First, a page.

Department of Earth Sciences
Land vertebrates, or tetrapods, include reptiles, birds and mammals, and have a long olutionary istory extending into deep time. Much of our knowledge of the evolutionary assembly of body plans in key living groups comes from the fossil record, which also reveals diverse extinction groups, such as dinosaurs, pterosaurs and marine reptiles that could not be predicted from the study of living species. My group aims to understand the patterns of evolutionary change on long timescales involved in the origins of modern biodiversity, and during changing climatic regimes. We use phylogenetic and time series statistical approaches across the diversity of living and extinct tetrapods to understand where diversity comes from and how evolution interacts with the environment.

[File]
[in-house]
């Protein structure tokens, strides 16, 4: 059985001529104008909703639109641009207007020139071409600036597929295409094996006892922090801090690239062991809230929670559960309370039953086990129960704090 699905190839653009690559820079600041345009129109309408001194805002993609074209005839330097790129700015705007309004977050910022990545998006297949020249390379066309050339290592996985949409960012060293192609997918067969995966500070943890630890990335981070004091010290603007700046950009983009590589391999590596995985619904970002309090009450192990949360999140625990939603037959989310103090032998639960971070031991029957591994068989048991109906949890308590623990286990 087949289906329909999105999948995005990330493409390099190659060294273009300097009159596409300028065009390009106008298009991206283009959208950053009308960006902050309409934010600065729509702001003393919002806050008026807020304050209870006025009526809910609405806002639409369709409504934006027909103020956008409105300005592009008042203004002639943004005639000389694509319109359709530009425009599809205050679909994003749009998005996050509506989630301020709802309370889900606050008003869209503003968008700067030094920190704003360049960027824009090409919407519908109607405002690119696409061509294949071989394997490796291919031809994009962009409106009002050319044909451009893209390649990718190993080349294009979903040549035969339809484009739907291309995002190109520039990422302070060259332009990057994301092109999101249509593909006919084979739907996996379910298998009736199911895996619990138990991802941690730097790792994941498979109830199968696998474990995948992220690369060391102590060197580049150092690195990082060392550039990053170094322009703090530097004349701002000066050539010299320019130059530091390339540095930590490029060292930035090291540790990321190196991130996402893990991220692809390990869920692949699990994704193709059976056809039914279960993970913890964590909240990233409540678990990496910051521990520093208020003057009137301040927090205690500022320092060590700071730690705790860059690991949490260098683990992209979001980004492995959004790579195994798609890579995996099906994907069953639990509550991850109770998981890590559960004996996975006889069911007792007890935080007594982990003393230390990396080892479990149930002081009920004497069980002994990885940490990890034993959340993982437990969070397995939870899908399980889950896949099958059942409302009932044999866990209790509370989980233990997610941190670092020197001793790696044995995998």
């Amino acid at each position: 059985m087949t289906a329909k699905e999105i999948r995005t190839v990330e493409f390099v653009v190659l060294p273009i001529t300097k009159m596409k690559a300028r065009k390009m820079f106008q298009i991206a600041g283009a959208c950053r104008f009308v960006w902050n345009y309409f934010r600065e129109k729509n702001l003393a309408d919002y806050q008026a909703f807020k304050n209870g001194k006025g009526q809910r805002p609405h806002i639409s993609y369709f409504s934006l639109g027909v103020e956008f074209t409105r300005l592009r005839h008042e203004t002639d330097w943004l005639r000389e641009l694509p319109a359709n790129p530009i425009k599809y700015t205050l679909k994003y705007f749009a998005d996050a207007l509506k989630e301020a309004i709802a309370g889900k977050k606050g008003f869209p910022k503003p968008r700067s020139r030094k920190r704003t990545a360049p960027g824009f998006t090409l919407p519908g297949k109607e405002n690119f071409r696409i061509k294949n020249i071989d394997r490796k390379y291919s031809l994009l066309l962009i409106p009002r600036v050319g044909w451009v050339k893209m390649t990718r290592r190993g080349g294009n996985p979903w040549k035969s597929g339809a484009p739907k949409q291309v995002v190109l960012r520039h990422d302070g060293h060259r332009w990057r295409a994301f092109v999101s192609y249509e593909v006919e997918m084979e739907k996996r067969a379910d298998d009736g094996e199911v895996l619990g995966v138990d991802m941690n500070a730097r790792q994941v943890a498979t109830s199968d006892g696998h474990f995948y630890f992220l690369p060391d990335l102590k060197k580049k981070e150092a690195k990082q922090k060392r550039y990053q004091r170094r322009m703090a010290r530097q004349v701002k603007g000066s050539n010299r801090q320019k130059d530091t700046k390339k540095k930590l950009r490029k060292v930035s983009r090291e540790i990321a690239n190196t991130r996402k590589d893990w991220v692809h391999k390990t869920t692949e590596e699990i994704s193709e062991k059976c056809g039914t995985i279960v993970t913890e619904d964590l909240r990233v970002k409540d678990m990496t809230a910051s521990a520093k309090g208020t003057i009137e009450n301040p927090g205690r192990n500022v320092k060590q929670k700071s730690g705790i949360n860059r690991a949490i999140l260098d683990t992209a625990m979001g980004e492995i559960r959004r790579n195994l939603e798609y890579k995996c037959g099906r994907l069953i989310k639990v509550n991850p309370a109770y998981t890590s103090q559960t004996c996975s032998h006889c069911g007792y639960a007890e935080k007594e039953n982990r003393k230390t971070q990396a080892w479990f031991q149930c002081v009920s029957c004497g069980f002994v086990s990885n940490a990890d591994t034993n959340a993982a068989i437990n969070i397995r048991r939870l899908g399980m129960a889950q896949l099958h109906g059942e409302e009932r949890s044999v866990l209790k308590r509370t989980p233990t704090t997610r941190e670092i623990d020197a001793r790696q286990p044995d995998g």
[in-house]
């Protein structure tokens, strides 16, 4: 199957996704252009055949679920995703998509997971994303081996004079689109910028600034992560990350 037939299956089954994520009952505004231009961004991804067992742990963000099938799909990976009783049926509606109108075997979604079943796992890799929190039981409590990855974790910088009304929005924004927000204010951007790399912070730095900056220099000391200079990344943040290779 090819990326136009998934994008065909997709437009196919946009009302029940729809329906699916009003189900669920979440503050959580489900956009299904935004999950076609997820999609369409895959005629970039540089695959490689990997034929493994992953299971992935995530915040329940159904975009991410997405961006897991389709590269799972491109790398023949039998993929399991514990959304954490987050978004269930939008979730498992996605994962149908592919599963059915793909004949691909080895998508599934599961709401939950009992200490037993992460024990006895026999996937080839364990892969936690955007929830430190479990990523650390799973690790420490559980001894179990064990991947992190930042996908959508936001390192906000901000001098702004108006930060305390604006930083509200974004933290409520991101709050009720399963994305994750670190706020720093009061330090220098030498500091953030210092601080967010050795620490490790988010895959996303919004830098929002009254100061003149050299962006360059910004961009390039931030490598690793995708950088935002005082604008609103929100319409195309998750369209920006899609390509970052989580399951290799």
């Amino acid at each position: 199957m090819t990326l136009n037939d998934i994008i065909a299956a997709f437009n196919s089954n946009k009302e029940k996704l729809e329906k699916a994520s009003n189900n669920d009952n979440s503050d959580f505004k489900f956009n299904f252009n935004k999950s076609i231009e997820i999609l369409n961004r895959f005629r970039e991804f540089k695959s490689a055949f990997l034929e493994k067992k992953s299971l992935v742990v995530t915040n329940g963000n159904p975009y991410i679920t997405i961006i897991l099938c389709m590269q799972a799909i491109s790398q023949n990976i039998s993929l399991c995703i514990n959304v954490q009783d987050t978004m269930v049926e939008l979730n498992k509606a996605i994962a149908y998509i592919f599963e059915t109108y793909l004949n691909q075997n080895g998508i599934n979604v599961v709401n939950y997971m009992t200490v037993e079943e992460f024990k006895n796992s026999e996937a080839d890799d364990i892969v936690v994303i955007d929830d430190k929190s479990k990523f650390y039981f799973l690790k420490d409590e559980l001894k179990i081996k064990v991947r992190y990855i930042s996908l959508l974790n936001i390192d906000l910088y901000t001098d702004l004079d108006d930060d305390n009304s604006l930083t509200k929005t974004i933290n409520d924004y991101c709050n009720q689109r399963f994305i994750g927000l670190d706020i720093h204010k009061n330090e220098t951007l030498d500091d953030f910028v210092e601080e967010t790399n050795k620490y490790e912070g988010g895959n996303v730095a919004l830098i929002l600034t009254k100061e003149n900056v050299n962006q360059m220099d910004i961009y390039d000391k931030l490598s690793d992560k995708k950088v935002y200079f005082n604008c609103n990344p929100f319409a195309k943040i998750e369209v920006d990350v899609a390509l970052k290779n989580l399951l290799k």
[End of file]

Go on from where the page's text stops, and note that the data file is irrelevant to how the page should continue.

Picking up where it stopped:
Associated Research Streams
- Biodiversity, Ecology and Evolutionary Processes
- The Dynamic Earth, Surface Processes and Natural Hazards
vertebrate palaeobiology, evolution, systematics, environment